The Turkish president has threatened to pull out of a key deal with Brussels if the bargain is not met by June. Erdogan said Turkey wasn't feeding 3 million Syrians "for thanks."
Turkish President Recep Tayyip Erdogan warned the European Union on Thursday that his government would not move forward on a deal to reduce the flow of migrants unless the bloc fulfills its promises to Turkey. Under the deal, Turkey will take back refugees who have illegally fled to Greece in exchange for visa-free travel for Turkish citizens, among other things.
"There are precise conditions. If the European Union does not take the necessary steps, then Turkey will not implement the agreement," said the leader from his presidential palace. Erdogan added that "everything that has been promised, everything that is specified by the accord," must be put in place "at the latest" by June 2016.
'We're not doing this for thanks'
On top of a relaxation of visa regulations, the EU also vowed to re-energize Turkey's bid for accession to the organization alongside an aid package of some 6 billion euros to help the country manage the 2.7 million Syrian refugees who have sought shelter within its borders.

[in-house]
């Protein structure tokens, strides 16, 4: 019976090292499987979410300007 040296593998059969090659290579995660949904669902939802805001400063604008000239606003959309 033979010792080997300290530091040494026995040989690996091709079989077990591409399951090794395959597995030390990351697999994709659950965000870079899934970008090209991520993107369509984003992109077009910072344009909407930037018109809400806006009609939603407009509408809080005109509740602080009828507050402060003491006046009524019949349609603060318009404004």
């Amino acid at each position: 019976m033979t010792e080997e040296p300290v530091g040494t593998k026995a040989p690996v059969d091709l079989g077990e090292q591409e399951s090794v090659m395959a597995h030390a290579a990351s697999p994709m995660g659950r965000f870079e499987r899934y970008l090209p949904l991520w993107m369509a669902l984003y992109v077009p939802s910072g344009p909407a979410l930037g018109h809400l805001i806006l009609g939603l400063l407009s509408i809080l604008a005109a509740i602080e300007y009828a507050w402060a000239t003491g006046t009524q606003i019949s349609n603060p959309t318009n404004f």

"Some three million people are being fed on our budget," the president continued. "We have received a lot of thanks for our actions on the refugees and in the fight against terrorism. But we are not doing this for thanks."
Erdogan has frequently said that Ankara has spent some $10 billion since the Syrian Civil War began in 2011 on refugee welfare.
Monday saw the first transfer of refugees from the Greek islands of Lesbos and Chios, but the process has been complicated by an outpouring of last-minute asylum applications from those desperate to avoid being sent back to Turkey. Only about 200 people have been ferried back to Turkish shores thus far.
es/jil (AFP, AP)